Most efforts to “tune” the selectivity of silver catalysts for CO production have focused on varying the surface active site chemistry. However, with this formulation, a material called a silver inverse opal, it is the pore structure of the material that determines the effect. “What we found was very simple,” Surendranath says. “You can tune the pore dimensions to tune the selectivity and activity of the catalyst, without modifying the surface active site chemistry.”
The porous material can be made by depositing tiny polystyrene beads on a conductive electrode substrate, then electrodepositing silver on the surface, then dissolving away the beads, leaving pores whose size is determined by that of the original beads. Because of the way spheres naturally organize themselves when packed together, this method produces a honeycomb-like structure of hexagonal cells, Surendranath explains.
It turns out that varying the thickness of this porous catalyst produces a double effect: As the porous inverse opal get thicker, the catalyst more strongly promotes the production of CO from CO2 by up to three times, while also suppressing an alternative reaction, the production of H2 (hydrogen gas), by as much as tenfold. Using this combined effect, production of CO can be easily varied to make up anywhere from 5 to 85 percent of the reaction’s output. The study’s results provide fundamental insights that may be applicable to designing other catalyst materials for fuel production from CO2.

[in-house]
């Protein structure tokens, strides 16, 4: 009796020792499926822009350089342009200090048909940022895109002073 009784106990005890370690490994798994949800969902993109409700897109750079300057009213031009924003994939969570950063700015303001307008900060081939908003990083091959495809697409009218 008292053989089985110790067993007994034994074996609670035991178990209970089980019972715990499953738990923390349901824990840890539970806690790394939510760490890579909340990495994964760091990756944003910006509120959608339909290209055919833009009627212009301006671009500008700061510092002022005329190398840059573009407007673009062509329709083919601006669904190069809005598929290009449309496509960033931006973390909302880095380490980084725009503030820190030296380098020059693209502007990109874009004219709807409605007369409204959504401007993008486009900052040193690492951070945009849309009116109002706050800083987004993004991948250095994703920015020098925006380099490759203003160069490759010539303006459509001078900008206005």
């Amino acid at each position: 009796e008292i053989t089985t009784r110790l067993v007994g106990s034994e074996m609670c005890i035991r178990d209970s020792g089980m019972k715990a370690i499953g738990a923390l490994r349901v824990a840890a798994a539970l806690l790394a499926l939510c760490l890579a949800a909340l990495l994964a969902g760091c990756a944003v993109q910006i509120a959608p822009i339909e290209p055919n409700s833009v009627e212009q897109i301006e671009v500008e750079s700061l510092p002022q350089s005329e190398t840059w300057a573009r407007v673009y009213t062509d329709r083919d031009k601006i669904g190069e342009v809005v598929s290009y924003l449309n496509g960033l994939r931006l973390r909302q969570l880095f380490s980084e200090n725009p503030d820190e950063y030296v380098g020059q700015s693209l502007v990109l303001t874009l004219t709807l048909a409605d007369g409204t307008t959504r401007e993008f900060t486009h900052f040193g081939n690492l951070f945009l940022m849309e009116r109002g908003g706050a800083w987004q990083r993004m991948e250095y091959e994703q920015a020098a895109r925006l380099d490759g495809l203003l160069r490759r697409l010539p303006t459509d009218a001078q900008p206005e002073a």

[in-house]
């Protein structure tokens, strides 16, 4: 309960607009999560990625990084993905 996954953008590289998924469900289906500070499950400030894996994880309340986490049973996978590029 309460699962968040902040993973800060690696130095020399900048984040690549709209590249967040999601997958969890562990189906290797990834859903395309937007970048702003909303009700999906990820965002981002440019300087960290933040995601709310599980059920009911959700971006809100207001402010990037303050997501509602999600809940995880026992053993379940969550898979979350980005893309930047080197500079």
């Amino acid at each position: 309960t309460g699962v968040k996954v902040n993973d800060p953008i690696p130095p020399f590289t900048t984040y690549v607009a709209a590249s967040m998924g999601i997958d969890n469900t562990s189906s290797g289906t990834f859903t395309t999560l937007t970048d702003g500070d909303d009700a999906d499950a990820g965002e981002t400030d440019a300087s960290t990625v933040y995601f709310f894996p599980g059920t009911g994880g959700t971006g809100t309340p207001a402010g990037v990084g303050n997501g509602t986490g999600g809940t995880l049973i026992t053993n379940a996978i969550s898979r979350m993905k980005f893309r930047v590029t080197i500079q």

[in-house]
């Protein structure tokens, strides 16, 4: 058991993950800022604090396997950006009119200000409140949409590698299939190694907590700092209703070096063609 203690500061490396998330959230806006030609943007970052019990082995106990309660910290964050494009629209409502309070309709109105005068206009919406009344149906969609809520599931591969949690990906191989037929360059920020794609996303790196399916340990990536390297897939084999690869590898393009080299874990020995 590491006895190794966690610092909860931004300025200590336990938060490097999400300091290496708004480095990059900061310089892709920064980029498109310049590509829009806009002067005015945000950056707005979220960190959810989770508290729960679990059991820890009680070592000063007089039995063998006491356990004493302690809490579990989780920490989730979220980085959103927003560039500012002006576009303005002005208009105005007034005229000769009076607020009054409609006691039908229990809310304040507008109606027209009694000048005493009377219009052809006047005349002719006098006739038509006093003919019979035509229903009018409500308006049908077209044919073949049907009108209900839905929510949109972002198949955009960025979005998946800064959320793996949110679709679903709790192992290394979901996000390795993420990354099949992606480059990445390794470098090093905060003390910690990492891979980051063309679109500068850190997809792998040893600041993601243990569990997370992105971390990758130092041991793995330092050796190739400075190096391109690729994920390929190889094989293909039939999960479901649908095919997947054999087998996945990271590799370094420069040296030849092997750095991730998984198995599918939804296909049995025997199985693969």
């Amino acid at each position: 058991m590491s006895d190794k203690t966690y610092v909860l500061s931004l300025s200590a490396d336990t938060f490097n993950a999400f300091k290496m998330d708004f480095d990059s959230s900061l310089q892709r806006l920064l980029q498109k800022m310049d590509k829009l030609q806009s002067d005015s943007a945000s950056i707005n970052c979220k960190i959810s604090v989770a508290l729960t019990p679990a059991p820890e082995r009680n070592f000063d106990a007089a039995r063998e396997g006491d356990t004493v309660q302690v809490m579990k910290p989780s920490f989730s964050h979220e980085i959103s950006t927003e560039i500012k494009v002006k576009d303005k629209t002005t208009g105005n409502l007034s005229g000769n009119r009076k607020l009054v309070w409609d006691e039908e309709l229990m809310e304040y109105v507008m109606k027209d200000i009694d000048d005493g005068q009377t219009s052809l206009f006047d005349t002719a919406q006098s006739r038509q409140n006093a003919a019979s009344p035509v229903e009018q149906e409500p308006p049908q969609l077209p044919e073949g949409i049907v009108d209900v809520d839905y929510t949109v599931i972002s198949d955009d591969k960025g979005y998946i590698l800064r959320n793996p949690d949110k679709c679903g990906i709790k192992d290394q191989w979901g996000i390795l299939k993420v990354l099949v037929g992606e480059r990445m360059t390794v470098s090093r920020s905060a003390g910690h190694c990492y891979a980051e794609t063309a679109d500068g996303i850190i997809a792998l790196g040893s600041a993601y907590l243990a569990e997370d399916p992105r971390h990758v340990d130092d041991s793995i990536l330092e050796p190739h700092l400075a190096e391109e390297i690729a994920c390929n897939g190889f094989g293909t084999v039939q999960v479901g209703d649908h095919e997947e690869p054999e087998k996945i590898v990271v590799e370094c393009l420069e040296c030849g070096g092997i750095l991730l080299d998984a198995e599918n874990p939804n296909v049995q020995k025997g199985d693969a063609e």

This advance represents just one step in the conversion of carbon dioxide into usable fuels, and the initial demonstration is just at a small laboratory scale. So, much work still remains for this to become a practical approach to manufacturing transportation fuels. But because the selectivity and efficiency of this initial conversion step places an upper limit on the overall efficiency of fuel production from CO2, in technical terms, Surendranath says, the work provides key fundamental insight into how to engineer carbon-neutral technologies for replacing existing fossil-fuel systems — while still being able to use all of the existing infrastructure of gas stations, delivery vehicles, and storage tanks.